Automated Surveillance of C. difficile Infections Proves Highly Sensitive and Specific
April 11, 2012 | Risk Management News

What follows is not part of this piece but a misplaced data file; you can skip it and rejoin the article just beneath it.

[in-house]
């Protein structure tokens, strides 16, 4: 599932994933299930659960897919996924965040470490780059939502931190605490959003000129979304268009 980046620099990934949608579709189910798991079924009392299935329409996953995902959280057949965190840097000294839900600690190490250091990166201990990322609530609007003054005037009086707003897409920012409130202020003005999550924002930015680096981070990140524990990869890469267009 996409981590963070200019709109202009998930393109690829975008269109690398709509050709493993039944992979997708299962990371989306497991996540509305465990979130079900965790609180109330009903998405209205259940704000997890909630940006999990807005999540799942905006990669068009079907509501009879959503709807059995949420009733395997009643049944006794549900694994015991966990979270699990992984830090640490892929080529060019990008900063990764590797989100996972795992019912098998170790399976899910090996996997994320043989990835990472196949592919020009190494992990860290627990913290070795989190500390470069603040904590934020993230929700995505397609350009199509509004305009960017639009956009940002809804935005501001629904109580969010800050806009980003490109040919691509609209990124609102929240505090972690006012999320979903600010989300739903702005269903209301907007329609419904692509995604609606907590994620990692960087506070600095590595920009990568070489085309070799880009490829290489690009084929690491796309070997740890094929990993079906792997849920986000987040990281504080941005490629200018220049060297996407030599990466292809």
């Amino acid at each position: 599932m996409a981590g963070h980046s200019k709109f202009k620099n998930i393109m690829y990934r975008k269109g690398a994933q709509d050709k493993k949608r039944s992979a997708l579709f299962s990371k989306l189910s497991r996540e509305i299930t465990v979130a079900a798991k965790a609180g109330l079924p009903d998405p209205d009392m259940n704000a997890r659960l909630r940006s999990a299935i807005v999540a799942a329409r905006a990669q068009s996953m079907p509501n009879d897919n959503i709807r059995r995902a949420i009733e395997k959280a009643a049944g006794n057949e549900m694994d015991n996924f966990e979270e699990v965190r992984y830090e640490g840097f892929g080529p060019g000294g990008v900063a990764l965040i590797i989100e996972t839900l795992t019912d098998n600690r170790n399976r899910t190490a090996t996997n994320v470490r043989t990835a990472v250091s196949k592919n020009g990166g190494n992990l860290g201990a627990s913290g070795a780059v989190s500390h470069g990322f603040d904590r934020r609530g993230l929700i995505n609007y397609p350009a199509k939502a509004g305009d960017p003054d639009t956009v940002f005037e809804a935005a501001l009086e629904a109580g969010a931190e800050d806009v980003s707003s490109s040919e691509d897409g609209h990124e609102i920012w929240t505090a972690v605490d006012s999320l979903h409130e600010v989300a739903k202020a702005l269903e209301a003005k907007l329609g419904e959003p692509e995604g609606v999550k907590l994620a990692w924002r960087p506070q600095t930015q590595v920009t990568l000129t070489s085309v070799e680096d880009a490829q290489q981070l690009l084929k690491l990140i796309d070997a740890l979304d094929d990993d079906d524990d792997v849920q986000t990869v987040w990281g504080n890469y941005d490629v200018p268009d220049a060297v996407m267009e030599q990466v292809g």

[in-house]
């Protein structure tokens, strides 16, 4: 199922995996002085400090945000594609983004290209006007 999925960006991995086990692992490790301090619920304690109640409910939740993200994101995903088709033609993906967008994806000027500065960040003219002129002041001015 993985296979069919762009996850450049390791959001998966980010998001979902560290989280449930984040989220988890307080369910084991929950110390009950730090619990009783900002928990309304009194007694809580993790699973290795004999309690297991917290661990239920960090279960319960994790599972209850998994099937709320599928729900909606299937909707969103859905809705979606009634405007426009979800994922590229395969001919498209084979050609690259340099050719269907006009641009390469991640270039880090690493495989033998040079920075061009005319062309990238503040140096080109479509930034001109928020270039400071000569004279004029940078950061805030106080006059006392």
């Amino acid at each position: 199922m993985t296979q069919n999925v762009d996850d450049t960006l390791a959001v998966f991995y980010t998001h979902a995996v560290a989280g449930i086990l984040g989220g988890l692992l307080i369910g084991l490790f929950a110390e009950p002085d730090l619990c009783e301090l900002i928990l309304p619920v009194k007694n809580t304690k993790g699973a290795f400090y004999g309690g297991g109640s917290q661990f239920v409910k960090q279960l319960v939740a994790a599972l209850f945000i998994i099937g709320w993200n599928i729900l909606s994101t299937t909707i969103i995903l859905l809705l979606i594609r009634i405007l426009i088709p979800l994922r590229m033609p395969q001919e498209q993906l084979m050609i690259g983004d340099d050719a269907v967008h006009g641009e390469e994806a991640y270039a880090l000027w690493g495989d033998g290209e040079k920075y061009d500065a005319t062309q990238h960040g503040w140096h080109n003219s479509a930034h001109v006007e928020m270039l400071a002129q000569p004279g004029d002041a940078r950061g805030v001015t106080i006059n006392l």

Using automated surveillance is a feasible and reliable way to track Clostridium difficile infections, according to the results of a study published in the March 2012 Infection Control and Hospital Epidemiology. The study population included all adult patients 18 years of age or older who were admitted to one of four U.S. hospitals that participated in the Centers for Disease Control and Prevention’s (CDC) Prevention Epicenters Program from July 1, 2005 to June 30, 2006. The researchers created a conceptual, automated C. difficile infection surveillance algorithm by using recommended surveillance definitions, and then each facility worked with its medical informatics departments to apply the algorithm to its local databases. To determine the strength of the algorithm, its C. difficile infection case categorizations were compared to categorizations previously determined by chart review. The analysis indicated that electronic surveillance was highly sensitive and specific, with overall good to excellent agreement for hospital-onset; community-onset, study facility-associated; indeterminate; and recurrent *C.